Monday, August 15, 2016

Apple's Bug Bounty Program

While many tech companies have established the so-called “bug bounty” as an industry standard, it seems strange that a company like Apple, a true technology giant always years ahead of its time, was so late to the table in this regard. While many large tech companies have offered rewards to users who identified and/or offered fixes to flaws in their products for years, Apple only began to offer the bug bounties on the heels of the incident in San Bernardino, in which the FBI requested Apple create a back-door into the iPhone so that they might be able to access the iPhone of a mass shooter. The controversy over this event made major waves, with Apple refusing to comply with what they saw as a huge threat to the privacy of citizens. On the other hand, they were dealing with a unique incident involving the investigation of a terror attack, which led some to condemn Apple for refusing to assist the FBI. In any case, in the wake of this tragedy, Apple felt compelled to begin a bug bounty program, rewarding those who identified and resolved issues in Apple systems.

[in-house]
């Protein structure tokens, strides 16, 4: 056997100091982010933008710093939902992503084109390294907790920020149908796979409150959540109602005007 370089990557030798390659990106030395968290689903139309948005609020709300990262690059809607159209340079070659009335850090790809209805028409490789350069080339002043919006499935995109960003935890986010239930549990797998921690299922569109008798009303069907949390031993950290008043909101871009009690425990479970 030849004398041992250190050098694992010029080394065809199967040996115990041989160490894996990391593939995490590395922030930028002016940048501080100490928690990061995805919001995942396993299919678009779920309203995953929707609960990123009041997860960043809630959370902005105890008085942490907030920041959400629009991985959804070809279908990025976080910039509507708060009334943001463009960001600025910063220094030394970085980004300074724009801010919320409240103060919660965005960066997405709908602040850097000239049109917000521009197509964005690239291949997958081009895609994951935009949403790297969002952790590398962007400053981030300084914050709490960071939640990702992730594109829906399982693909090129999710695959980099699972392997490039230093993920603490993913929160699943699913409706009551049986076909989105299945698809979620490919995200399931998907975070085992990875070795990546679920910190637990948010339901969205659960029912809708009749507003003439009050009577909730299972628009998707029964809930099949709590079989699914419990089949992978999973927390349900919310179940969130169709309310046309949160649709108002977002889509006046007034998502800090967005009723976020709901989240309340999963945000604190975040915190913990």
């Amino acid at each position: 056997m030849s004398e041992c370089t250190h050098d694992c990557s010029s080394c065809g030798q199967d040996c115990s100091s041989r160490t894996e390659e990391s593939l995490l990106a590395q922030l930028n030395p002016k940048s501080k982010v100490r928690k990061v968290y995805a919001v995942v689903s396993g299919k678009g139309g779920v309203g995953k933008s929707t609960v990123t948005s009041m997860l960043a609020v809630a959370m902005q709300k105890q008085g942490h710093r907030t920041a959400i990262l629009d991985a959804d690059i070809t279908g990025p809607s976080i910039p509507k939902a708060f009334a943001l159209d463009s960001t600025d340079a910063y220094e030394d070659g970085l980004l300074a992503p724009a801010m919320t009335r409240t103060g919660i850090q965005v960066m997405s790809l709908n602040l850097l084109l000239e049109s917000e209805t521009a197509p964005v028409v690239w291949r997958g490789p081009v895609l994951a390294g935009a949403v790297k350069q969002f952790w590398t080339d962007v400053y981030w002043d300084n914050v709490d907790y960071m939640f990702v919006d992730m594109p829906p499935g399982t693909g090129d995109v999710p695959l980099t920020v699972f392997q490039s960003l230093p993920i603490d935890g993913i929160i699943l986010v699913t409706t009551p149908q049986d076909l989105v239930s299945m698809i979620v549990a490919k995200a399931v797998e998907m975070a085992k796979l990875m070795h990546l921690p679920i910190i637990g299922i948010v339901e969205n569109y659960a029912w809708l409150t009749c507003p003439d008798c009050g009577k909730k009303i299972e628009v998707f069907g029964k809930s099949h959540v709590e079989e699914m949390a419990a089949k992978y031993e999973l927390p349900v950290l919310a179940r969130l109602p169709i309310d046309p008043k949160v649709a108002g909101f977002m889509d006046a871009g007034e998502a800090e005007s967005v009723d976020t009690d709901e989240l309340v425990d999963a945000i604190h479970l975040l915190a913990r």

One of the huge advantages of the bug bounty system for the company is that it saves them the time and effort of locating bugs themselves. With the inordinate task of locating every bug in every system released, they would be entirely overwhelmed. Instead, the cost of identifying these issues is drastically reduced and, if the bugs are fixed, even more time is saved. It really seems like an easy decision for any company, despite the long time that it took Apple to get with the program. Now that they are on board with the whole bug bounty concept, I am sure they will find it very beneficial and it will help them to focus much more attention on fixes rather than finding the problems.

On the other hand, it is also good for the consumers, as they can actually play a role in solving a problem that they themselves have experienced, as well as many others. When such an act is incentivized monetarily it tends to become more popular, but this is hardly a bad thing. It will also generate more interest in learning how to fix bugs that users might experience, and make users more self-reliant and better capable of handling technological issues they might experience in other areas.

With all of the advantages a bug bounty system creates, it is hard to argue with its implementation. And while it certainly took Apple a very long time to participate in this rather common practice, the fact that they do now is a great sign, and, hopefully, it will prove to be a mutually beneficial arrangement for both Apple and Apple users.

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